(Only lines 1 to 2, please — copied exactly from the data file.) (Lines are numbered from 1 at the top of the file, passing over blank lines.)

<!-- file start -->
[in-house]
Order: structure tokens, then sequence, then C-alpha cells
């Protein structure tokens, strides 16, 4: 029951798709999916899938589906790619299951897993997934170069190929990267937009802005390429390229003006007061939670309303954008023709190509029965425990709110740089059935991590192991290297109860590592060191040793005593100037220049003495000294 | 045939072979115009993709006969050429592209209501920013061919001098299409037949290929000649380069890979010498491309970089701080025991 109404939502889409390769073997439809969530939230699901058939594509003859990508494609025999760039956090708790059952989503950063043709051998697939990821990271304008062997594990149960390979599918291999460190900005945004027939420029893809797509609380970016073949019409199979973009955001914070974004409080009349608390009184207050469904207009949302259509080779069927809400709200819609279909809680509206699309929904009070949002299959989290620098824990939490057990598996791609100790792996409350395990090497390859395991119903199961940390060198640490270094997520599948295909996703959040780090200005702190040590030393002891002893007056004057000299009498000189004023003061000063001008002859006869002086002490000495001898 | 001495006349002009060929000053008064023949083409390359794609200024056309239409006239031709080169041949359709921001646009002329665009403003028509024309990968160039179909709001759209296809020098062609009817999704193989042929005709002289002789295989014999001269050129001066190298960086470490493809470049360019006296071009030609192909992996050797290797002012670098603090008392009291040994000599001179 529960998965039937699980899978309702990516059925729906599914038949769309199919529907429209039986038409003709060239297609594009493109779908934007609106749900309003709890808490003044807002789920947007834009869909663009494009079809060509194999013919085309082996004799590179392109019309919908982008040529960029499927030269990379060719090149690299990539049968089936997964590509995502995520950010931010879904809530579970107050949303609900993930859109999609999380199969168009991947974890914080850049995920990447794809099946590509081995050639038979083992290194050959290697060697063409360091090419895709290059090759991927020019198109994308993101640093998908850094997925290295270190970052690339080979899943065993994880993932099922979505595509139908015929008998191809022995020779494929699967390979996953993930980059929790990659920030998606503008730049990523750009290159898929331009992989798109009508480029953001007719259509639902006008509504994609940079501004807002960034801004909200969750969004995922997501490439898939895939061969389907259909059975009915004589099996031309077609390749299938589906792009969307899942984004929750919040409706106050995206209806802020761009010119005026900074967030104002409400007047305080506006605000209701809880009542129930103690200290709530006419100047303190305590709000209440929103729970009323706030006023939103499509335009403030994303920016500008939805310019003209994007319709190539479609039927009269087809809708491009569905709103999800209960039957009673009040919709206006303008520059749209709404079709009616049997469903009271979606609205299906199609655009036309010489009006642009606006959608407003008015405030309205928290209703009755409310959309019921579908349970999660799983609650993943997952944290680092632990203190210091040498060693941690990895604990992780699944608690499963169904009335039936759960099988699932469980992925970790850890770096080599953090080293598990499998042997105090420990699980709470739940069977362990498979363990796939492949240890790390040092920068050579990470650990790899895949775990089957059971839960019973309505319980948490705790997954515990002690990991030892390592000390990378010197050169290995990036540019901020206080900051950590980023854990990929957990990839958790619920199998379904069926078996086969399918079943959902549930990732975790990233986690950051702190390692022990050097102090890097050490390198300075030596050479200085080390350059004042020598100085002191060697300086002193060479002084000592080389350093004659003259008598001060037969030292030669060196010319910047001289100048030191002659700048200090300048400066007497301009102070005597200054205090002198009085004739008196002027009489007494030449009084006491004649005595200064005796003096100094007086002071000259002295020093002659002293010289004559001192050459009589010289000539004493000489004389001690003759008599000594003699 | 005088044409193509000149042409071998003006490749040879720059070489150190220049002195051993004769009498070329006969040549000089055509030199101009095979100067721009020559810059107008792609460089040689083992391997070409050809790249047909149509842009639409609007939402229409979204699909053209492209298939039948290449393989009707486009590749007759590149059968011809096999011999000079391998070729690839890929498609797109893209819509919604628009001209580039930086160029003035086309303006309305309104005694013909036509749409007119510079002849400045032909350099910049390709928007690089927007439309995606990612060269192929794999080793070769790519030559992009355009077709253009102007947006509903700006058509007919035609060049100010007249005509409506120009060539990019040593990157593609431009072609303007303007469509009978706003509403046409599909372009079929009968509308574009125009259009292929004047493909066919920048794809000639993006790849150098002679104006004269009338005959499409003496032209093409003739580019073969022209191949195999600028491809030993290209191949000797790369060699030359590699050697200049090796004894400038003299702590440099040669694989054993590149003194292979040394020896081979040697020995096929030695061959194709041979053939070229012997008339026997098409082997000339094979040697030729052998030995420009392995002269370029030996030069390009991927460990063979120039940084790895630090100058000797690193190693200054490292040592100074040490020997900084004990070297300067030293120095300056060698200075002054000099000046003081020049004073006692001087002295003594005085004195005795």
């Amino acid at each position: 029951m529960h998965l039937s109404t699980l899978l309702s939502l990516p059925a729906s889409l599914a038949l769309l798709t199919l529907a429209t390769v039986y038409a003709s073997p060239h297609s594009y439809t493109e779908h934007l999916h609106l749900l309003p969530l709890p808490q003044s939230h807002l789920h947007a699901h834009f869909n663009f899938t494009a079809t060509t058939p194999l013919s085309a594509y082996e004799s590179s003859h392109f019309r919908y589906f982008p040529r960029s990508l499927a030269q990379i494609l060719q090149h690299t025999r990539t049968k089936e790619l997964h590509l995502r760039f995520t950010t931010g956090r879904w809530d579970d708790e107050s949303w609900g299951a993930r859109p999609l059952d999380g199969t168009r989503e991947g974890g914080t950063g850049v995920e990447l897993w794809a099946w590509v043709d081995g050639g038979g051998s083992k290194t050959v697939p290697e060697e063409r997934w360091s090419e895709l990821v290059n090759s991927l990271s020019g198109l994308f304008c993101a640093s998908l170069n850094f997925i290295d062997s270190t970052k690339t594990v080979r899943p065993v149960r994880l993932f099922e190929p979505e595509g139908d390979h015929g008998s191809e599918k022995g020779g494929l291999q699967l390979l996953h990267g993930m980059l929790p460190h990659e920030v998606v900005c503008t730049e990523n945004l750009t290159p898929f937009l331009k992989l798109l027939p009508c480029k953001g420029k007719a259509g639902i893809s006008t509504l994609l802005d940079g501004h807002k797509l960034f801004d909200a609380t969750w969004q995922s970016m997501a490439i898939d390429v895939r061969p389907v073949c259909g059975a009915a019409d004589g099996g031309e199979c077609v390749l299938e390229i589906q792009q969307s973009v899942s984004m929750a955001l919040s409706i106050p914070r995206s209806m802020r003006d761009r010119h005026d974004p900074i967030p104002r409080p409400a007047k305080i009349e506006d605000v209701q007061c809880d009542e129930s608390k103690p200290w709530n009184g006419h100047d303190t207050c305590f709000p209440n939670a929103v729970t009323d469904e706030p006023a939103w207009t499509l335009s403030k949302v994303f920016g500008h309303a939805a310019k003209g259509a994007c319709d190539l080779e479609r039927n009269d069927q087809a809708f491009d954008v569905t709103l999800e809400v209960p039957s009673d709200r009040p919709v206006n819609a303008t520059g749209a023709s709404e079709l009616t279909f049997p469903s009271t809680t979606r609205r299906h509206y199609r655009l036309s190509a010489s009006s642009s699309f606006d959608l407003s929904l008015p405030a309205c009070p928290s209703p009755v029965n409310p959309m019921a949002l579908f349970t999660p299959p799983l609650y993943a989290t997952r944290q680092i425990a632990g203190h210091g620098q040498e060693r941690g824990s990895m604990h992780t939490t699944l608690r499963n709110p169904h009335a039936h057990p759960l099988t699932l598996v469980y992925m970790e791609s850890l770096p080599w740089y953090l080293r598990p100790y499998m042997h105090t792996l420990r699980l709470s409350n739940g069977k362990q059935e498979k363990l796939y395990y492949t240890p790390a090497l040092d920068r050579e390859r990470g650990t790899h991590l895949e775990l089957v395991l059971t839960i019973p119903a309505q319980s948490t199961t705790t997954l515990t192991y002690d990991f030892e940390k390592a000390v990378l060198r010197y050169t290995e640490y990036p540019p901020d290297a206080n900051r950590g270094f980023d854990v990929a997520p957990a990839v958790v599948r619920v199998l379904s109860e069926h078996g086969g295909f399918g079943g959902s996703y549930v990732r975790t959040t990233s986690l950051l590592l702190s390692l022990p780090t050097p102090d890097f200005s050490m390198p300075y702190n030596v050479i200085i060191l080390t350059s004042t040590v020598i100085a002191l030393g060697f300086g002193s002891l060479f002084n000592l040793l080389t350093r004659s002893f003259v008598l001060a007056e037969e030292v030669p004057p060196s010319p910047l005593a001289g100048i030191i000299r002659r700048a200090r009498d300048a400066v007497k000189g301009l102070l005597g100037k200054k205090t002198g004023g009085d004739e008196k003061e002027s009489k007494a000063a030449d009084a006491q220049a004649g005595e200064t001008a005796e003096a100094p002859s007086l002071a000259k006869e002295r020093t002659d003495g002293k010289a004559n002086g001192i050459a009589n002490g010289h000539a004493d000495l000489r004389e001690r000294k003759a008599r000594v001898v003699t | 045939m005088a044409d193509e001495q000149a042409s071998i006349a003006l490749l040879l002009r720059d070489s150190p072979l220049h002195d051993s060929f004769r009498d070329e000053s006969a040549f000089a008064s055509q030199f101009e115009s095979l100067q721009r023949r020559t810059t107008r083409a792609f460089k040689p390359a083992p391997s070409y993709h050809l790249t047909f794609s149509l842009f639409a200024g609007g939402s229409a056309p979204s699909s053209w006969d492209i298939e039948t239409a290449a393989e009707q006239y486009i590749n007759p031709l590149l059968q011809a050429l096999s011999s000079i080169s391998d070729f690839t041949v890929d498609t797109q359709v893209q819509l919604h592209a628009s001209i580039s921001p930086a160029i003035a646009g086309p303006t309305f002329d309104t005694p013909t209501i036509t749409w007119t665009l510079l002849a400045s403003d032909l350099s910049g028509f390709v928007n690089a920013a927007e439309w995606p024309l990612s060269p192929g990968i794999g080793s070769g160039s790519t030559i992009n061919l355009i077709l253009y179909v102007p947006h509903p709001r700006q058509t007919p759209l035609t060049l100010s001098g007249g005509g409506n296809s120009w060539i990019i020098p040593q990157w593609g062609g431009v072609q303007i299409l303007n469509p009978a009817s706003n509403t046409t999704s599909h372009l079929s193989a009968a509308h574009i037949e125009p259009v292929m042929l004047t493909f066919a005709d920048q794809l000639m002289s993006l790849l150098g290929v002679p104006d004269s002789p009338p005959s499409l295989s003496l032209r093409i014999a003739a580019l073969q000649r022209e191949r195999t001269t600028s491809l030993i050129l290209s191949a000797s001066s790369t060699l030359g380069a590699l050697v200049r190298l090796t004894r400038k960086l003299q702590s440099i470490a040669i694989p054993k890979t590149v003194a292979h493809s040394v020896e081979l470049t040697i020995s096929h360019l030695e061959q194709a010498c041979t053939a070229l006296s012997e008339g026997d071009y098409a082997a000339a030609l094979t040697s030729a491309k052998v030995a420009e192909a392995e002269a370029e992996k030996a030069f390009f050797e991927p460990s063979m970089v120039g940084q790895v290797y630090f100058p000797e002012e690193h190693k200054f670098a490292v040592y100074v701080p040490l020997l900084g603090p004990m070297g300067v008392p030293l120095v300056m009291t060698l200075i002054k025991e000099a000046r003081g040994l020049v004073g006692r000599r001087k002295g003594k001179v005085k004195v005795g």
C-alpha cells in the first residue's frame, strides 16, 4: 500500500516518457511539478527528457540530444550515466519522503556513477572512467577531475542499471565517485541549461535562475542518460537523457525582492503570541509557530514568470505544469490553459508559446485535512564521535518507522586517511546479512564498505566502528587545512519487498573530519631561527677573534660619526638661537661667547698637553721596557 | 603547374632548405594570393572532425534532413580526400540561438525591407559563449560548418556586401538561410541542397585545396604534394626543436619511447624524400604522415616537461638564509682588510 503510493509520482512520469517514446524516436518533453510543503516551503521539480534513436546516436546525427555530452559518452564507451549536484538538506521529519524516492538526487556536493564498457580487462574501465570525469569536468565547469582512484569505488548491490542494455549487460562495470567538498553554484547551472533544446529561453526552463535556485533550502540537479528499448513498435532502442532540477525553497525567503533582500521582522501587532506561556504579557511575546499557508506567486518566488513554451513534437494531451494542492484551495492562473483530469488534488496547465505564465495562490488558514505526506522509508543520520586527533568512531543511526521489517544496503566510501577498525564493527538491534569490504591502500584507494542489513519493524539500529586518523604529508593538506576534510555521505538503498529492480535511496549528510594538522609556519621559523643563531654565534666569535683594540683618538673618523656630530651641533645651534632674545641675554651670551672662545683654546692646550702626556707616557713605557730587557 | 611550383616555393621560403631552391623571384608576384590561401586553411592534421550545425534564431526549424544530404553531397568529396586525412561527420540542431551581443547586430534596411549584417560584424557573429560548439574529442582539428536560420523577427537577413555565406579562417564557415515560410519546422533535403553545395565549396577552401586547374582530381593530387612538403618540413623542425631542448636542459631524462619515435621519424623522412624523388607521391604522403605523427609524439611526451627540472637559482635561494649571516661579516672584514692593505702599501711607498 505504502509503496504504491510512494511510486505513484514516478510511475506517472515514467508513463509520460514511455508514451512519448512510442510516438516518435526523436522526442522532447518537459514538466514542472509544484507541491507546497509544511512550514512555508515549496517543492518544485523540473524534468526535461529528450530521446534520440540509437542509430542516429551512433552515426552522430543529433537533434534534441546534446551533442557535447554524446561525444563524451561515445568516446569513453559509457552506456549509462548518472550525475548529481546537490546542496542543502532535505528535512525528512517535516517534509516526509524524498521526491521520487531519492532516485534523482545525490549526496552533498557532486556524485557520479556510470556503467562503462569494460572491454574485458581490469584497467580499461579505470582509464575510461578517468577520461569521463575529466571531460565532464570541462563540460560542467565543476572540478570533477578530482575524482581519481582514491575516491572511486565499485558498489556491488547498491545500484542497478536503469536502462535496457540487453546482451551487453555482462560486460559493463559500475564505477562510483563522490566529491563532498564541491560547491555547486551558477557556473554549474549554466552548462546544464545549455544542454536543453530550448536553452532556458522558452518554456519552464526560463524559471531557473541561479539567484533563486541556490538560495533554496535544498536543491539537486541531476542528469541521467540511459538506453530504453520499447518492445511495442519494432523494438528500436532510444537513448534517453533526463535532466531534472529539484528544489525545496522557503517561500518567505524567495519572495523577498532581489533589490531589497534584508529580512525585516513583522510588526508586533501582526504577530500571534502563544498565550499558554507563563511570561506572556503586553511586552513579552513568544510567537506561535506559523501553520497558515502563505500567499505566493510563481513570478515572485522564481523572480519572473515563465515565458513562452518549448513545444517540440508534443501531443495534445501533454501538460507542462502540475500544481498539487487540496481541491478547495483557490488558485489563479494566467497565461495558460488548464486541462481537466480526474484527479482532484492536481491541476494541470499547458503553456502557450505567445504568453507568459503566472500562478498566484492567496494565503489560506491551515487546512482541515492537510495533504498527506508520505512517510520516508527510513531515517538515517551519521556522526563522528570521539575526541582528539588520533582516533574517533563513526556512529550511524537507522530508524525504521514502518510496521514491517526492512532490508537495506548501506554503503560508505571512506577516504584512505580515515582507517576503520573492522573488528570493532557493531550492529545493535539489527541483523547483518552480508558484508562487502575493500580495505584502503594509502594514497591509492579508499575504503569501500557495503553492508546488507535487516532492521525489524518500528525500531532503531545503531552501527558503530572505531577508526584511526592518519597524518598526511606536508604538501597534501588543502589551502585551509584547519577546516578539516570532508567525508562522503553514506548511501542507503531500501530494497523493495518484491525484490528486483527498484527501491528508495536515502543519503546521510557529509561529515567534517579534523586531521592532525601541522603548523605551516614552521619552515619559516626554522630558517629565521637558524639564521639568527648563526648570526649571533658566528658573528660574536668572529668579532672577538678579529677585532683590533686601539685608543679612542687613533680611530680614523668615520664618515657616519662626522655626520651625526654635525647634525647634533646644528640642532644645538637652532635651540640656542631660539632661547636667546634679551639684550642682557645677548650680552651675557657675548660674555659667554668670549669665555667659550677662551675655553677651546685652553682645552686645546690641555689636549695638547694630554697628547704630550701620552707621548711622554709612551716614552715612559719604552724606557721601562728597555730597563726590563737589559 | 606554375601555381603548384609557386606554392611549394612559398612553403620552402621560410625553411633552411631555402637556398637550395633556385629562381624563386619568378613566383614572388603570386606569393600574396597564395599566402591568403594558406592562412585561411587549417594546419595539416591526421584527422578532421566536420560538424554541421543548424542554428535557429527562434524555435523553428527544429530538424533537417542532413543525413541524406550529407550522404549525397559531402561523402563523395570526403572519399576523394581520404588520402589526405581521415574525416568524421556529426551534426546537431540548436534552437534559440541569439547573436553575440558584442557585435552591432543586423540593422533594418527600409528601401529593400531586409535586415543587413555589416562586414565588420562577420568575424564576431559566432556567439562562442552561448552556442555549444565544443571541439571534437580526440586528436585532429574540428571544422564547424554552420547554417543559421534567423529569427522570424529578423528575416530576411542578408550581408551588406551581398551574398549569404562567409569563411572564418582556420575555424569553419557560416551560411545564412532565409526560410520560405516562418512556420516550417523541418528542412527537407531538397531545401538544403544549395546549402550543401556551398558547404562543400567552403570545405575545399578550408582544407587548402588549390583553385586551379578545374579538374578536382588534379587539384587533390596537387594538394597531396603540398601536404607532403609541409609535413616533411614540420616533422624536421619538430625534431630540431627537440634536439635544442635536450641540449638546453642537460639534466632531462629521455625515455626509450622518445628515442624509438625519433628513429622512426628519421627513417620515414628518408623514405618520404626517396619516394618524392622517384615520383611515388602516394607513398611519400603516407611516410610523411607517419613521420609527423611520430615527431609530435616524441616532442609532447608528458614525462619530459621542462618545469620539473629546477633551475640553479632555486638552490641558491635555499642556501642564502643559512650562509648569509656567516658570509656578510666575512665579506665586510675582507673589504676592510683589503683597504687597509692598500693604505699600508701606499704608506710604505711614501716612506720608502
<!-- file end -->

[in-house]
Order: structure tokens, then sequence, then C-alpha cells